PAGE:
We had the good fortune of connecting with Nan Howe and we’ve shared our conversation below.

Hi Nan, why did you pursue a creative career?

Creativity is a mindset, a way of thinking and seeing the world; it is accessible to everyone, no matter their vocation. Living a creative life is my career and creativity has been my constant companion through challenges, choices and several professions.

Can you open up a bit about your work and career? We’re big fans and we’d love for our community to learn more about your work.
As a self-taught multi-disciplinary artist and maker, I have always worked with my hands; sewing, woodworking, sculpting, drawing, painting, creating collages and assemblages and most recently, ceramics. My ethos and aesthetic are aligned with the Japanese philosophy of wabi sabi imperfection: I find beauty in storied objects that are old, broken, weathered and worn. I am drawn to their uncommon elegance and grace. They wait for me patiently along urban alleys, windblown stretches of beach, in the garages of tinkerers or on far flung travels. I am a matchmaker of ephemeral objects, connected by destiny. I honor their union in my art. Together we create harmony, dissonance, meaning and joy. Living in a 450 sf studio/workshop, with tools and materials collected over a lifetime, has inspired me to embrace Jugaad, the Hindi word for frugal innovation; an improvisational, problem solving method driven by scarcity and resourcefulness. I thrive on the challenge of making art with materials at hand.
I have recently become a ceramicist, leaving behind my career as an early childhood educator. Clay found me later in life when I finally had the time to devote to such an intimate and demanding relationship. I have a daily practice at a community ceramics studio. Over the past four years, I have had many wonderful ceramics teachers, but the ancient alchemy of clay has taught me the most!

I make functional, ceramic objects, both hand built and wheel thrown, as well as sculptural pieces. I am drawn to simple forms and organic shapes. I work predominantly with light and dark stoneware clay and glaze my pieces with a natural, neutral palette, usually matte white, black, grey or brown.

Clay appeals to me on so many levels; its direct connection to nature, its primal link to our ancient past, its molecular processes rooted in chemistry and physics, its malleability and invitation to explore and its versatility with infinite possibilities for self-expression in the hands of the maker. Clay has its own language and speaks to me through my hands. It remembers where and how it has been touched and quietly commands respect. Clay keeps me honest and humble. It is a process that demands focus, encourages problem solving and supports persistence, resilience and acceptance; character values that have relevance to all aspects of life.

During the pandemic, when the studio was closed, I set up a makeshift, open-air hand building studio on an old picnic table in my backyard. It was a period of “fruitful isolation” as David Hockney said of his pandemic productivity, painting portraits. The body of work I created during the pandemic is directly related to research I did on the history and origins of clay and a discovery I made that gave me such profound respect for this seemingly humble material. Three billion years ago, in warm primordial pools, clay was the womb that protected the first living organisms! The Tools of Ancestry collection are functional ceramic objects that pay homage to our earliest beginnings and include rustic, timeless designs from geode salt pots and match strikers, to smudge bowls, ritual pedestal bowls and lava slab charcuterie trays.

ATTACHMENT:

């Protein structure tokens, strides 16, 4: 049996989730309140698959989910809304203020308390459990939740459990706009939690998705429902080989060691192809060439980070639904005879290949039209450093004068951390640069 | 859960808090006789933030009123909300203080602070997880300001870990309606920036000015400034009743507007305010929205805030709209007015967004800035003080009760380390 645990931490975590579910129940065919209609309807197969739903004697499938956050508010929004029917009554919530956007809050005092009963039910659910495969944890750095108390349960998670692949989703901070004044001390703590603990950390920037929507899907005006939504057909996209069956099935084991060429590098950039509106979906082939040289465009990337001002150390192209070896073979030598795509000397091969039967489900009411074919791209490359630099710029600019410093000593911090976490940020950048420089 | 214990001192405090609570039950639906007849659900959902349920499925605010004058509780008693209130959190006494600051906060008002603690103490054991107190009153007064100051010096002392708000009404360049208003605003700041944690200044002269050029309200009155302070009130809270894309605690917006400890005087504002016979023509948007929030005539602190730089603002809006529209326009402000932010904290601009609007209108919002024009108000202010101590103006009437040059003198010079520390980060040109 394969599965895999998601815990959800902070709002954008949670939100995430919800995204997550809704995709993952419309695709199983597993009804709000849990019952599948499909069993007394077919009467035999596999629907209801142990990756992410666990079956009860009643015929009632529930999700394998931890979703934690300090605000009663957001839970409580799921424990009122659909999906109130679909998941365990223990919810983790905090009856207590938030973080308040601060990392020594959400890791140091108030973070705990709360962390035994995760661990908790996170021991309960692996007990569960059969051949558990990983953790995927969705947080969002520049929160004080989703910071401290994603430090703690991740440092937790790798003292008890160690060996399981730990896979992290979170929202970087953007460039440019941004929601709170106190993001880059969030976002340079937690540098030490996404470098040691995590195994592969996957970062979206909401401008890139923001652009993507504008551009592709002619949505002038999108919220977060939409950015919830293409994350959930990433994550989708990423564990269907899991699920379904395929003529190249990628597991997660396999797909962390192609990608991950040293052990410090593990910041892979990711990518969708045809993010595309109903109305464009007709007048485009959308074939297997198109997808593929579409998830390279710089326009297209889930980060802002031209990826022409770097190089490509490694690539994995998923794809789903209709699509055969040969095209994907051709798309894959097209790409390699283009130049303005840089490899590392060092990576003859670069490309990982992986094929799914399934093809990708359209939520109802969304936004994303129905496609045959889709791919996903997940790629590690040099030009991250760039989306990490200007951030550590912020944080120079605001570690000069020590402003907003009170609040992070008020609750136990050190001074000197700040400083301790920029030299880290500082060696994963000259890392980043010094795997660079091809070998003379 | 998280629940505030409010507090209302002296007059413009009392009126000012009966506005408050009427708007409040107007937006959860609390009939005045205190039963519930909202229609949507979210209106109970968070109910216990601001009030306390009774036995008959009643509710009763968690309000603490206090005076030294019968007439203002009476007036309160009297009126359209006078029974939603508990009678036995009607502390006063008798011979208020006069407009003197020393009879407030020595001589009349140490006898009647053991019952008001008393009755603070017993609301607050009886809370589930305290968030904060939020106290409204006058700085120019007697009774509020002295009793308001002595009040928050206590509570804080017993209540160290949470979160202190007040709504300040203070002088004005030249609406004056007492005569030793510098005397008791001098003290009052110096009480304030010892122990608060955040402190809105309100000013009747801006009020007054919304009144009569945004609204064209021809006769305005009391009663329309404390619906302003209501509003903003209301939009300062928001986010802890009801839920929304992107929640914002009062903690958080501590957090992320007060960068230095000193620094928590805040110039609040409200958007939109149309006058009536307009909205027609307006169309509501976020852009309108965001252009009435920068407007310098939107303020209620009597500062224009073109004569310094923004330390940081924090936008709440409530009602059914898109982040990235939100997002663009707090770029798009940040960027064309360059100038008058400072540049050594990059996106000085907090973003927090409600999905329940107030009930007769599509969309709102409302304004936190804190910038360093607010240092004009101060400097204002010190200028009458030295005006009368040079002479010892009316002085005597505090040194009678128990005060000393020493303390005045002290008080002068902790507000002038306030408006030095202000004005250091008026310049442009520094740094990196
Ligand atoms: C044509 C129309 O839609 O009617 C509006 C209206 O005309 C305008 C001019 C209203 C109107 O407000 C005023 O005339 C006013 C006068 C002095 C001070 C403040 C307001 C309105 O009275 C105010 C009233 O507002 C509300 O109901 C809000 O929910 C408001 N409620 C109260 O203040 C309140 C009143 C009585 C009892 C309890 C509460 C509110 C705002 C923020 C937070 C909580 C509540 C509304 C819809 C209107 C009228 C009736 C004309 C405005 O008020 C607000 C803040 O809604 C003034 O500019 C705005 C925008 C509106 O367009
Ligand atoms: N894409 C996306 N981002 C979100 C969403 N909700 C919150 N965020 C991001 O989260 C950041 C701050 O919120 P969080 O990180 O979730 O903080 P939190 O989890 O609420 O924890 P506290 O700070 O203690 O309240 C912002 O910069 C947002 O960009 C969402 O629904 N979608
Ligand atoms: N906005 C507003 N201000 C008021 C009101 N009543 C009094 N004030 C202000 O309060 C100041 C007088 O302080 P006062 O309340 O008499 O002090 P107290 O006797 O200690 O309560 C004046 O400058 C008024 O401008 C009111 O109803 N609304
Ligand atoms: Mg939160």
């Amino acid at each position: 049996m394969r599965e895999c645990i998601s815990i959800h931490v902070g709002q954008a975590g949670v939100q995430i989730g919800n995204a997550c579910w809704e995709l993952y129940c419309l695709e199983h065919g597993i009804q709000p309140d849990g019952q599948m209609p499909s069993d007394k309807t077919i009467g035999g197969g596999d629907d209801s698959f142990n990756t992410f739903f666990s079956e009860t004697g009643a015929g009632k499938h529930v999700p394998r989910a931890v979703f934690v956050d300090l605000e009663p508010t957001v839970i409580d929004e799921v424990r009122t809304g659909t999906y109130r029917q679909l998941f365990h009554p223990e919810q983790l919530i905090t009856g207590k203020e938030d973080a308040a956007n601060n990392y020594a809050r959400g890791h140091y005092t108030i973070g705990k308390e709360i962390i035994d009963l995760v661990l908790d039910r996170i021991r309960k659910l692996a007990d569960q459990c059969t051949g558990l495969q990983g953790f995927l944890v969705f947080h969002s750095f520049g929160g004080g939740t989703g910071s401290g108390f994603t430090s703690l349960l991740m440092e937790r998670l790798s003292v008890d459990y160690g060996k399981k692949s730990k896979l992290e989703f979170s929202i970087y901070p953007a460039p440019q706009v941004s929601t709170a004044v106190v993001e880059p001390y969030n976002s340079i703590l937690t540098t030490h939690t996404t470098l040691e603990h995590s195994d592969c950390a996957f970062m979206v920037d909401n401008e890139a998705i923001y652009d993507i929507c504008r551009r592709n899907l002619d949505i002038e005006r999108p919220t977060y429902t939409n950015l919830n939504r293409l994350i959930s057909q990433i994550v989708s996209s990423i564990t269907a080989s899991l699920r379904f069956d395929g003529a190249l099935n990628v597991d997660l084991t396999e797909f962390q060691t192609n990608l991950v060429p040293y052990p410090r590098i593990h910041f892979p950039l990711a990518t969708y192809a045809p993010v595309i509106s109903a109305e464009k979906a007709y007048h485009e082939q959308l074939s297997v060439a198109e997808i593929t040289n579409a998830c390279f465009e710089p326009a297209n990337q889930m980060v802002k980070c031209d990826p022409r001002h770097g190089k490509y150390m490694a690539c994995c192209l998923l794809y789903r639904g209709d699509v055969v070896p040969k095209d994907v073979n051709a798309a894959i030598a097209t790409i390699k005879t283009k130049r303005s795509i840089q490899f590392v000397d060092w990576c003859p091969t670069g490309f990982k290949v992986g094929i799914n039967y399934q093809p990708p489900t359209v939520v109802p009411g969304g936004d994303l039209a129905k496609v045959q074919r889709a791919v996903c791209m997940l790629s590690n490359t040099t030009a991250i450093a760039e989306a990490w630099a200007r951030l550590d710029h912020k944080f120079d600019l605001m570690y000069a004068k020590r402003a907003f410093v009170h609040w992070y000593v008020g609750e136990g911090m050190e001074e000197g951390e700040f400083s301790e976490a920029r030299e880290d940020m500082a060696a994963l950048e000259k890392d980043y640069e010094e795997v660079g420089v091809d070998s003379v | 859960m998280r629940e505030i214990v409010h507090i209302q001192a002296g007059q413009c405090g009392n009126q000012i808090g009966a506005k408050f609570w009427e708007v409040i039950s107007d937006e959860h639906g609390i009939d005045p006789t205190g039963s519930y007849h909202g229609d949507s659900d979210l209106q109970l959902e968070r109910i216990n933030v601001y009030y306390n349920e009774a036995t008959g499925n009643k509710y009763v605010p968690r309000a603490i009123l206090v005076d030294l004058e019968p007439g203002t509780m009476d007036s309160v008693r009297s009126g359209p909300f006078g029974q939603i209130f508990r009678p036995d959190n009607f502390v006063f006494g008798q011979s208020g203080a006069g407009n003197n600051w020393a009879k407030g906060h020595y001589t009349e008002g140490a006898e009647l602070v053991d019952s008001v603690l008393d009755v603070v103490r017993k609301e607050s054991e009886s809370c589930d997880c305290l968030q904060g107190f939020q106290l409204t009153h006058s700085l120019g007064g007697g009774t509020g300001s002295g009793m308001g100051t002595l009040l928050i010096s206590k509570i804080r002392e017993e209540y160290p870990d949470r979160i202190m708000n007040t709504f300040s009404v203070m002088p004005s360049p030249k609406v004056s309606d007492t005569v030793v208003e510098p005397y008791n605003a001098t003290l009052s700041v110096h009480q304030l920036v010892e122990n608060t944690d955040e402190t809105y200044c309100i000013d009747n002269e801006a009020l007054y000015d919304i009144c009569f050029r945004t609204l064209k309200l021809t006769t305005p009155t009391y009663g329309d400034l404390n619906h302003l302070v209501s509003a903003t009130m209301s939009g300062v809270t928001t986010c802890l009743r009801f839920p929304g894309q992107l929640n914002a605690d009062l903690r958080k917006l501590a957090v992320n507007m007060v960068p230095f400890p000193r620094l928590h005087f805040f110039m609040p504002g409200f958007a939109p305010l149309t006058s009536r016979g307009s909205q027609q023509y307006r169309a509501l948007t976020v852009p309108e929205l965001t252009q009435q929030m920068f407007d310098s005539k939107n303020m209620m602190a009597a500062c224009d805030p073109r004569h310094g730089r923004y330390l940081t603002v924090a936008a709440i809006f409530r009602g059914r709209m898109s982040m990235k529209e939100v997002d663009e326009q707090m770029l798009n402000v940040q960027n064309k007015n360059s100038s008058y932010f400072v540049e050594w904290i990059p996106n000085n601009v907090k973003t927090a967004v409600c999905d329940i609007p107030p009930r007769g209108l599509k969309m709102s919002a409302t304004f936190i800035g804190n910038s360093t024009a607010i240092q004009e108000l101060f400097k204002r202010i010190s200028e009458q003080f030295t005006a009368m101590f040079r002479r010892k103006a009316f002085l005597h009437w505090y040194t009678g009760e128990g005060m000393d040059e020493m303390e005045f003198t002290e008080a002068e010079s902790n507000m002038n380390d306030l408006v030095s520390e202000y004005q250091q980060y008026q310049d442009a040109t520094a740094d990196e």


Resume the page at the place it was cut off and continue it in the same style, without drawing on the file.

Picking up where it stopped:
My recent work can be seen on Instagram, @nanhoweceramics, and at Captain Oko Design in Point Reyes Station.

If you had a friend visiting you, what are some of the local spots you’d want to take them around to?
There are so many great neighborhoods in San Francisco. I would devote an entire day to each of them! In the Mission District, I would start with breakfast at Tartine Manufactory (with a loaf of Tartine country bread to take home for toast!) and a quick visit next door to the Heath Newsstand and Heath Ceramics for browsing and inspiration. Walk along 24th St. to feel the real pulse of the old Mission District and detour over to Valencia St. to experience the new. Check out all the amazing murals along the way! The Ferry building has great views of the bay and plenty of options for eating. Boulettes Larder is a favorite for breakfast or lunch and Blue Bottle coffee is always worth the often wait! The waterfront walk along the Embarcadero is not to be missed! North Beach is nearby and is a great place for lunch or dinner. The Saloon, the oldest bar in San Francisco is located in North beach and has live blues most nights. You might just catch my son playing! And Chinatown is right across the street! The outer Sunset is a fun neighborhood by the beach. I would recommend a coffee outside at Trouble Coffee and a visit to General Store, Black Bird Bookstore, the little art supply store, Case for Making and Outerlands for lunch! San Francisco has several wonderful museums to choose from including The de Young, The Asian Art and SF MOMA and my favorite little gem of a gallery, Hugomento, in Dogpatch! We’ll swing back over to The Zuni Cafe for lunch or dinner, an old favorite, to round out a wonderful week!

Who else deserves some credit and recognition?
I am forever grateful to my maverick thinking parents who modeled the courage to think differently, and emboldened me to follow my dreams, no matter where they might lead.

Instagram: @nanhoweceramics

Image Credits
Shubhie Panicker

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